Science Fiction short stories from the freshest, most talented new voices in Science Fiction and Fantasy, each illustrated by the best new artist in the genre
Behold ... A magical woven man who holds the keys to the Kingdom...
Discover ... gateways to alternate universes.
Explore ... on Mars to unravel the fantastic mystery of a an ancient civilization.
Clone Wars ... can a clone become human when she her soul.
Paranoia ... post apocalyptic kindle fiction.
Alien Infestation ... To stop these deadly aliens, she must die repeatedly, like a vivid chapter of “All You need is Kill.”
“The offerings are thought provoking and varied, with a trend towards excellence...The future is in good hands.” —Publishers Weekly
“The Writers of the Future ... Long may it continue!” —Neil Gaiman
Writing Contest Judges: Kevin J. Anderson, Doug Beason, Gregory Benford, Orson Scott Card, Eric Flint, Brian Herbert, Nina Kiriki Hoffman, Dr. Yoji Kondo, Anne McCaffrey, Rebecca Moesta, Larry Niven, Frederik Pohl, Jerry Pournelle, Tim Powers, Mike Resnick, Kristine Kathryn Rusch, Robert J. Sawyer, Robert Silverberg, Dean Wesley Smith, K.D. Wentworth, Sean Williams and Dave Wolverton (AKA David Farland).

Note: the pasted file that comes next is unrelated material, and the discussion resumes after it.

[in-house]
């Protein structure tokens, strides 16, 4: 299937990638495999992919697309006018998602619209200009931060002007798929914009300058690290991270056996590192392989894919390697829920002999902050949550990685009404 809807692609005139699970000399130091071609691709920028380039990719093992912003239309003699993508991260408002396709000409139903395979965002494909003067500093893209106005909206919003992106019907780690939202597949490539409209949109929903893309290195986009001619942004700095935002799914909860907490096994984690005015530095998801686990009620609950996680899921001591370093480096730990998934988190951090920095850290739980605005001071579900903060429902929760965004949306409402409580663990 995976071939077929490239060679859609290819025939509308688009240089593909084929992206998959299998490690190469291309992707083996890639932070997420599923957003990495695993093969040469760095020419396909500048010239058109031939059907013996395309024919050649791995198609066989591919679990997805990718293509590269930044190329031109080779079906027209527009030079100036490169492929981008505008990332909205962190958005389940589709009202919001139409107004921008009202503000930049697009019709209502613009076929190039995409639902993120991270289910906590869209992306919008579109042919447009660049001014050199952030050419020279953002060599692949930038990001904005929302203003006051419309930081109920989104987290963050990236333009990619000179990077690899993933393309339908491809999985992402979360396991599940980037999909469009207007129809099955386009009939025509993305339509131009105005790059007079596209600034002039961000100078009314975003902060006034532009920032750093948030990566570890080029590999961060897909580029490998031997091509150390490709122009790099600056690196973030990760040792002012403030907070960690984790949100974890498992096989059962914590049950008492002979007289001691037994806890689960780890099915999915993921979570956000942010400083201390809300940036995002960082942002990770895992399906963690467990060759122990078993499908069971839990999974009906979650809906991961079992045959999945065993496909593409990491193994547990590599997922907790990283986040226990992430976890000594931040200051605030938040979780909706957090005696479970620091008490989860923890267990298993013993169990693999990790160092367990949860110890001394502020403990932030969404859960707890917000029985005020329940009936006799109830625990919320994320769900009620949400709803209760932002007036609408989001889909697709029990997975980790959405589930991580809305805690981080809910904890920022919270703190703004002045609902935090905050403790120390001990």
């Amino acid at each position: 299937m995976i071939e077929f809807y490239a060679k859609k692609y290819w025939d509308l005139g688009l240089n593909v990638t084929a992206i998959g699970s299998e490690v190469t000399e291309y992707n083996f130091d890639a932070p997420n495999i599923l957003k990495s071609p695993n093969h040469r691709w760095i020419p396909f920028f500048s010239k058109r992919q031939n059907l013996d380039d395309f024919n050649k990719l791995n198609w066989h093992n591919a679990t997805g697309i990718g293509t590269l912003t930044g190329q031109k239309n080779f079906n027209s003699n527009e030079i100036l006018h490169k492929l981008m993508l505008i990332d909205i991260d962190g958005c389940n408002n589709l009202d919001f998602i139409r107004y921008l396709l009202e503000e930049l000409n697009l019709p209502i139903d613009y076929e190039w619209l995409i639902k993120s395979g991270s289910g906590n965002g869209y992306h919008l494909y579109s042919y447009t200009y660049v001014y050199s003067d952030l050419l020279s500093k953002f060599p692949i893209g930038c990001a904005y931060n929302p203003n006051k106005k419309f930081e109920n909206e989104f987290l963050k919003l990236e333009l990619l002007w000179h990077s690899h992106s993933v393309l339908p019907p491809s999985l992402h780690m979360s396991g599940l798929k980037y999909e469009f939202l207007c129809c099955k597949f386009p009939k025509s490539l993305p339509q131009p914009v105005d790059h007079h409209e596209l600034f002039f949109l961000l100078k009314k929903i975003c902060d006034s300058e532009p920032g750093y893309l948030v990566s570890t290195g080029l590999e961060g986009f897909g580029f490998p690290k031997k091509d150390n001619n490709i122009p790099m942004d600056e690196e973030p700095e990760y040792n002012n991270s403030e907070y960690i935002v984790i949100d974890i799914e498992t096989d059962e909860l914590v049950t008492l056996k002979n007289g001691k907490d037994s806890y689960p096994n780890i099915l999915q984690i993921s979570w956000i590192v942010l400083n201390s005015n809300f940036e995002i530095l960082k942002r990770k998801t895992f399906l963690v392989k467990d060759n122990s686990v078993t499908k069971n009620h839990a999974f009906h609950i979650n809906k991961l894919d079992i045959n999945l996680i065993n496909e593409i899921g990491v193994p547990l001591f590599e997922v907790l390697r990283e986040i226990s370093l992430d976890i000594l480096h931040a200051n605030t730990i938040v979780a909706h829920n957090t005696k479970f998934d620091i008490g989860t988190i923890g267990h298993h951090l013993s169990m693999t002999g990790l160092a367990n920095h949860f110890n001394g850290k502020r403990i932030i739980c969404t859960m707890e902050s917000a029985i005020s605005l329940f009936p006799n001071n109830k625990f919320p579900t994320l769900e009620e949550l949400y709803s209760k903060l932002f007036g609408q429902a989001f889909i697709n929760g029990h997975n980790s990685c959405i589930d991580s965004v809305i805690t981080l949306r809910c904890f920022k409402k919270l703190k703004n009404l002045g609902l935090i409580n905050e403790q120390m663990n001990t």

Illustrating Contest Judges: Robert Castillo, Vincent Di Fate, Diane Dillon, Leo Dillon, Dave Dorman, Bob Eggleton, Laura Brodian Freas, Ron Lindahn, Val Lakey Lindahn, Stephan Martiniere, Judith Miller, Cliff Nielsen, Sergey Poyarkov, Shaun Tan, H.R. Van Dongen and Stephen Youll.
The 28th installment of this venerable anthology series collects the 13 winners of the Writers of the Future contest for 2011, drawing from the ranks of new authors and artists. Many of the contributors have already seen other success in the field, and it's not hard to imagine some of them making award lists in the near future. The offerings are thought provoking and varied, with a general trend toward excellence. Standouts include Marie Croke's "Of Woven Wood," in which a golem learns to deal with his creator's death; William Mitchell's "Contact Authority," a tale of outer space espionage; and Scott T. Barnes's lyrical "Insect Sculptor." The selections are weighted toward science fiction, with several fantasy pieces and some that defy genre, like Nick T. Chan's "The Command for Love." The future is in good hands.